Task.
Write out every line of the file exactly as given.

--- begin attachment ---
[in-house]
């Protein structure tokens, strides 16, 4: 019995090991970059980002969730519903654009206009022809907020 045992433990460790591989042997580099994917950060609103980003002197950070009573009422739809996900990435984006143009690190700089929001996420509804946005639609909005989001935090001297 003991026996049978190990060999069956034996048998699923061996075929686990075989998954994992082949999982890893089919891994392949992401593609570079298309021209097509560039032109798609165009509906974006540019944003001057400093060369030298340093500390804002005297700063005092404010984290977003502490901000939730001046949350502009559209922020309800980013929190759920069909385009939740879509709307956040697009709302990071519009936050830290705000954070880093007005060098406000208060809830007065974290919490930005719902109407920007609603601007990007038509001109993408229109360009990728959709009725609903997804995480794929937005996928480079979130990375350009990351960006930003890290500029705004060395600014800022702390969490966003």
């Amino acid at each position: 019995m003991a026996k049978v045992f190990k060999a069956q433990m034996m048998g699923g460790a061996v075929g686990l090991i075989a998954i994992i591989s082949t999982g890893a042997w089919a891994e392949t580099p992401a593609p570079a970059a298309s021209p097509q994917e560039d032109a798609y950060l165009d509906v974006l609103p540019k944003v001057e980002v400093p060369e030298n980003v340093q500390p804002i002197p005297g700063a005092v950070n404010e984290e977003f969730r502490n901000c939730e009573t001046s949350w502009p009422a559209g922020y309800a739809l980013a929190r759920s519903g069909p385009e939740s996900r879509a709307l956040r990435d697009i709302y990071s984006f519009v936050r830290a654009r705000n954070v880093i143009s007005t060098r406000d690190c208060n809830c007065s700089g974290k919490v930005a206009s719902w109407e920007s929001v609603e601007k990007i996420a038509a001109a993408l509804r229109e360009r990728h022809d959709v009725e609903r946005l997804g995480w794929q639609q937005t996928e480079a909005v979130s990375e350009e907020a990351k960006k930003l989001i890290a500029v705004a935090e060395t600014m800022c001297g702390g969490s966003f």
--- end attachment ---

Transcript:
[in-house]
């Protein structure tokens, strides 16, 4: 019995090991970059980002969730519903654009206009022809907020 045992433990460790591989042997580099994917950060609103980003002197950070009573009422739809996900990435984006143009690190700089929001996420509804946005639609909005989001935090001297 003991026996049978190990060999069956034996048998699923061996075929686990075989998954994992082949999982890893089919891994392949992401593609570079298309021209097509560039032109798609165009509906974006540019944003001057400093060369030298340093500390804002005297700063005092404010984290977003502490901000939730001046949350502009559209922020309800980013929190759920069909385009939740879509709307956040697009709302990071519009936050830290705000954070880093007005060098406000208060809830007065974290919490930005719902109407920007609603601007990007038509001109993408229109360009990728959709009725609903997804995480794929937005996928480079979130990375350009990351960006930003890290500029705004060395600014800022702390969490966003």
């Amino acid at each position: 019995m003991a026996k049978v045992f190990k060999a069956q433990m034996m048998g699923g460790a061996v075929g686990l090991i075989a998954i994992i591989s082949t999982g890893a042997w089919a891994e392949t580099p992401a593609p570079a970059a298309s021209p097509q994917e560039d032109a798609y950060l165009d509906v974006l609103p540019k944003v001057e980002v400093p060369e030298n980003v340093q500390p804002i002197p005297g700063a005092v950070n404010e984290e977003f969730r502490n901000c939730e009573t001046s949350w502009p009422a559209g922020y309800a739809l980013a929190r759920s519903g069909p385009e939740s996900r879509a709307l956040r990435d697009i709302y990071s984006f519009v936050r830290a654009r705000n954070v880093i143009s007005t060098r406000d690190c208060n809830c007065s700089g974290k919490v930005a206009s719902w109407e920007s929001v609603e601007k990007i996420a038509a001109a993408l509804r229109e360009r990728h022809d959709v009725e609903r946005l997804g995480w794929q639609q937005t996928e480079a909005v979130s990375e350009e907020a990351k960006k930003l989001i890290a500029v705004a935090e060395t600014m800022c001297g702390g969490s966003f």